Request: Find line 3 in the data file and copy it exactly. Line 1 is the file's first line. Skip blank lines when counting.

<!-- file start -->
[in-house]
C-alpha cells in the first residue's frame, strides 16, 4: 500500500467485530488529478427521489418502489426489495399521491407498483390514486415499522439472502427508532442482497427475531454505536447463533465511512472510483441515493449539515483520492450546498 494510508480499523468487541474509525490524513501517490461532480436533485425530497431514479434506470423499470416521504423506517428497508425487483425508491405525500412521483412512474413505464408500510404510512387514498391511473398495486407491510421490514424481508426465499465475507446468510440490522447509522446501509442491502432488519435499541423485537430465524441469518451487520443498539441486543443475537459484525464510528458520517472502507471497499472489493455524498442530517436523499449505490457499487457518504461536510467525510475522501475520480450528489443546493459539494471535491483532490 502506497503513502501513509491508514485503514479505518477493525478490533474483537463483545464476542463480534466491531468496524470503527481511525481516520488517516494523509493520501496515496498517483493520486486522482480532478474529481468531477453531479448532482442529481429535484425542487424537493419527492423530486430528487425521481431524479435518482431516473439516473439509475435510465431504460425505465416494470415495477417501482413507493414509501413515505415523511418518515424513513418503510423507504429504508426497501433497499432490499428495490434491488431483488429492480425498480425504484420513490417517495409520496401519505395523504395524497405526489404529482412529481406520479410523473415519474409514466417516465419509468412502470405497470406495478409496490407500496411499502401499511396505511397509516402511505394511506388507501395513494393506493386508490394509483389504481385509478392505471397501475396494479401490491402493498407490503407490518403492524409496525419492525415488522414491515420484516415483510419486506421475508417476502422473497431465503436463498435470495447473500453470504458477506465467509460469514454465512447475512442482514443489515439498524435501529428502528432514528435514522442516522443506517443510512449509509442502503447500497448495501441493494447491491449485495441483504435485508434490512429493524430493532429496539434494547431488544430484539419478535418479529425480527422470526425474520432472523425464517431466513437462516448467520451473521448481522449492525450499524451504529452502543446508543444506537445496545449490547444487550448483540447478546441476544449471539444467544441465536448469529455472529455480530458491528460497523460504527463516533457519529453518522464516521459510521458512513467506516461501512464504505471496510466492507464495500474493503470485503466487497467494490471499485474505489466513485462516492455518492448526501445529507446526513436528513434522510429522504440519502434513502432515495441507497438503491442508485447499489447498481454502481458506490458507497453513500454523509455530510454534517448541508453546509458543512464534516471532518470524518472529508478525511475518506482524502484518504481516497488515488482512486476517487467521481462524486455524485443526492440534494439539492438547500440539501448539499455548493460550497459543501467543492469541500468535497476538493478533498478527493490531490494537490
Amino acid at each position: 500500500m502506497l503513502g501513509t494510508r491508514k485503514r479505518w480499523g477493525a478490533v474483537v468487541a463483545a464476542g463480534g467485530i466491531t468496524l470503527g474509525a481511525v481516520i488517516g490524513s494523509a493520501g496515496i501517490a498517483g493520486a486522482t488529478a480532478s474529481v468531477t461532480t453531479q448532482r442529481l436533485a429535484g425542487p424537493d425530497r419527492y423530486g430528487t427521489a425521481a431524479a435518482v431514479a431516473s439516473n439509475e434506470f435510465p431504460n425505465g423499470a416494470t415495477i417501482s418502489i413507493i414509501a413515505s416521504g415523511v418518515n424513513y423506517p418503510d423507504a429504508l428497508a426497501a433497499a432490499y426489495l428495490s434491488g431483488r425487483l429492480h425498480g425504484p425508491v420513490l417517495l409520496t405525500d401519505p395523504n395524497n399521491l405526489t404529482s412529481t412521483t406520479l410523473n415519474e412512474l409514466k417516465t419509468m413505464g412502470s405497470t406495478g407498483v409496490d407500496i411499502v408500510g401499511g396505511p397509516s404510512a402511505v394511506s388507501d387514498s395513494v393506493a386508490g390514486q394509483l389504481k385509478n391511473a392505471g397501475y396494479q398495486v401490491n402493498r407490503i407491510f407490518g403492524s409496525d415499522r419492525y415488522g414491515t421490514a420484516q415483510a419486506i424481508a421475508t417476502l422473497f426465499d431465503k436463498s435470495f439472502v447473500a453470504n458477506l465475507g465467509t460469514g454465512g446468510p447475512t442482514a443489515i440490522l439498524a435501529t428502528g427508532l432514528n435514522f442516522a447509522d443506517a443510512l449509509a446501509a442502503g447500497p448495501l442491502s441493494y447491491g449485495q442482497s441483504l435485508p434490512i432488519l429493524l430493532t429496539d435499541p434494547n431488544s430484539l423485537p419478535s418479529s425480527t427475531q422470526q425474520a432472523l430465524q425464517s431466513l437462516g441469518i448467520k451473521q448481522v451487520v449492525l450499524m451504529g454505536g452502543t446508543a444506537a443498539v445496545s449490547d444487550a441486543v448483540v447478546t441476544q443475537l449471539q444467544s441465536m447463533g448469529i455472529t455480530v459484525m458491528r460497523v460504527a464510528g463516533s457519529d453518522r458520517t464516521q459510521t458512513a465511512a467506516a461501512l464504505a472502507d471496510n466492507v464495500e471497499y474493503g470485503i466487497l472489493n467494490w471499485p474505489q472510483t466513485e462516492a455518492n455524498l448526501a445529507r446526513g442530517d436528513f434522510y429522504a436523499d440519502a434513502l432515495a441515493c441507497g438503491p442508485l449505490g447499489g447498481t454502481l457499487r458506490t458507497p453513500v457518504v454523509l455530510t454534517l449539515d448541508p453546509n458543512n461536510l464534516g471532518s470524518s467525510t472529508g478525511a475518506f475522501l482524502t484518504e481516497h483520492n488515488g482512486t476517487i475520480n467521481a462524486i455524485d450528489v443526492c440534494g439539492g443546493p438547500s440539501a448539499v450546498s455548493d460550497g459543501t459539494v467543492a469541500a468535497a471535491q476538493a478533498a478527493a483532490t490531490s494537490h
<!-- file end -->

Amino acid at each position: 500500500m502506497l503513502g501513509t494510508r491508514k485503514r479505518w480499523g477493525a478490533v474483537v468487541a463483545a464476542g463480534g467485530i466491531t468496524l470503527g474509525a481511525v481516520i488517516g490524513s494523509a493520501g496515496i501517490a498517483g493520486a486522482t488529478a480532478s474529481v468531477t461532480t453531479q448532482r442529481l436533485a429535484g425542487p424537493d425530497r419527492y423530486g430528487t427521489a425521481a431524479a435518482v431514479a431516473s439516473n439509475e434506470f435510465p431504460n425505465g423499470a416494470t415495477i417501482s418502489i413507493i414509501a413515505s416521504g415523511v418518515n424513513y423506517p418503510d423507504a429504508l428497508a426497501a433497499a432490499y426489495l428495490s434491488g431483488r425487483l429492480h425498480g425504484p425508491v420513490l417517495l409520496t405525500d401519505p395523504n395524497n399521491l405526489t404529482s412529481t412521483t406520479l410523473n415519474e412512474l409514466k417516465t419509468m413505464g412502470s405497470t406495478g407498483v409496490d407500496i411499502v408500510g401499511g396505511p397509516s404510512a402511505v394511506s388507501d387514498s395513494v393506493a386508490g390514486q394509483l389504481k385509478n391511473a392505471g397501475y396494479q398495486v401490491n402493498r407490503i407491510f407490518g403492524s409496525d415499522r419492525y415488522g414491515t421490514a420484516q415483510a419486506i424481508a421475508t417476502l422473497f426465499d431465503k436463498s435470495f439472502v447473500a453470504n458477506l465475507g465467509t460469514g454465512g446468510p447475512t442482514a443489515i440490522l439498524a435501529t428502528g427508532l432514528n435514522f442516522a447509522d443506517a443510512l449509509a446501509a442502503g447500497p448495501l442491502s441493494y447491491g449485495q442482497s441483504l435485508p434490512i432488519l429493524l430493532t429496539d435499541p434494547n431488544s430484539l423485537p419478535s418479529s425480527t427475531q422470526q425474520a432472523l430465524q425464517s431466513l437462516g441469518i448467520k451473521q448481522v451487520v449492525l450499524m451504529g454505536g452502543t446508543a444506537a443498539v445496545s449490547d444487550a441486543v448483540v447478546t441476544q443475537l449471539q444467544s441465536m447463533g448469529i455472529t455480530v459484525m458491528r460497523v460504527a464510528g463516533s457519529d453518522r458520517t464516521q459510521t458512513a465511512a467506516a461501512l464504505a472502507d471496510n466492507v464495500e471497499y474493503g470485503i466487497l472489493n467494490w471499485p474505489q472510483t466513485e462516492a455518492n455524498l448526501a445529507r446526513g442530517d436528513f434522510y429522504a436523499d440519502a434513502l432515495a441515493c441507497g438503491p442508485l449505490g447499489g447498481t454502481l457499487r458506490t458507497p453513500v457518504v454523509l455530510t454534517l449539515d448541508p453546509n458543512n461536510l464534516g471532518s470524518s467525510t472529508g478525511a475518506f475522501l482524502t484518504e481516497h483520492n488515488g482512486t476517487i475520480n467521481a462524486i455524485d450528489v443526492c440534494g439539492g443546493p438547500s440539501a448539499v450546498s455548493d460550497g459543501t459539494v467543492a469541500a468535497a471535491q476538493a478533498a478527493a483532490t490531490s494537490h